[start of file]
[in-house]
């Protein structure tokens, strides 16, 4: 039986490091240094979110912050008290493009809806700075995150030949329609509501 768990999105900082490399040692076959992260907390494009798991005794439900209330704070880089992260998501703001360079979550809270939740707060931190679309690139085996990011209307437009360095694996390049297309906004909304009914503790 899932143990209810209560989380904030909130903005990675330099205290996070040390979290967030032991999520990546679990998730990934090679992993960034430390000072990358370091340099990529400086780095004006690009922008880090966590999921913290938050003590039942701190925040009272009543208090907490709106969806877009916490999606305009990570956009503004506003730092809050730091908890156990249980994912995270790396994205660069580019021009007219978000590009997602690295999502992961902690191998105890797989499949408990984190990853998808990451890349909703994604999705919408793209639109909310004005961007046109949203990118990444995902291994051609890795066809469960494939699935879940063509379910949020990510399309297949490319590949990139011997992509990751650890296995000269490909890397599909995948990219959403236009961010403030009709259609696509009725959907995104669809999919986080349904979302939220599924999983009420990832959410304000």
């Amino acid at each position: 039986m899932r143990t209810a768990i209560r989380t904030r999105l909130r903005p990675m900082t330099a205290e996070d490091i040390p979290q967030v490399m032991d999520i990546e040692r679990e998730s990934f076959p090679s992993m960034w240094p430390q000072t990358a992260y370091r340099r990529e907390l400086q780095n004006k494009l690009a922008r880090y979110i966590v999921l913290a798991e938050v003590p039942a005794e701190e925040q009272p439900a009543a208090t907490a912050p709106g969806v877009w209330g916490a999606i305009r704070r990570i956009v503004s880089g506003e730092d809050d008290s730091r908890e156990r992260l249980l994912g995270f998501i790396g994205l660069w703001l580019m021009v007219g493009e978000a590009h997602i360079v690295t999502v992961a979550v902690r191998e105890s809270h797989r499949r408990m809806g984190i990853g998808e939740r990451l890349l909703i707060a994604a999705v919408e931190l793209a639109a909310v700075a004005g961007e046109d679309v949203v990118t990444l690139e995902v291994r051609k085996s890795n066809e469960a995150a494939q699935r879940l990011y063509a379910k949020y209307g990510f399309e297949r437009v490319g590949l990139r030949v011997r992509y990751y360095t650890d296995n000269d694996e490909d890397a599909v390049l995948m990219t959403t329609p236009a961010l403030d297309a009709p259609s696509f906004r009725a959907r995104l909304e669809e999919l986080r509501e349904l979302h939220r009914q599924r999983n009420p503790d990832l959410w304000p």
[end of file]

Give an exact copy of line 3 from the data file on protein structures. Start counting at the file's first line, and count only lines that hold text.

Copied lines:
């Amino acid at each position: 039986m899932r143990t209810a768990i209560r989380t904030r999105l909130r903005p990675m900082t330099a205290e996070d490091i040390p979290q967030v490399m032991d999520i990546e040692r679990e998730s990934f076959p090679s992993m960034w240094p430390q000072t990358a992260y370091r340099r990529e907390l400086q780095n004006k494009l690009a922008r880090y979110i966590v999921l913290a798991e938050v003590p039942a005794e701190e925040q009272p439900a009543a208090t907490a912050p709106g969806v877009w209330g916490a999606i305009r704070r990570i956009v503004s880089g506003e730092d809050d008290s730091r908890e156990r992260l249980l994912g995270f998501i790396g994205l660069w703001l580019m021009v007219g493009e978000a590009h997602i360079v690295t999502v992961a979550v902690r191998e105890s809270h797989r499949r408990m809806g984190i990853g998808e939740r990451l890349l909703i707060a994604a999705v919408e931190l793209a639109a909310v700075a004005g961007e046109d679309v949203v990118t990444l690139e995902v291994r051609k085996s890795n066809e469960a995150a494939q699935r879940l990011y063509a379910k949020y209307g990510f399309e297949r437009v490319g590949l990139r030949v011997r992509y990751y360095t650890d296995n000269d694996e490909d890397a599909v390049l995948m990219t959403t329609p236009a961010l403030d297309a009709p259609s696509f906004r009725a959907r995104l909304e669809e999919l986080r509501e349904l979302h939220r009914q599924r999983n009420p503790d990832l959410w304000p």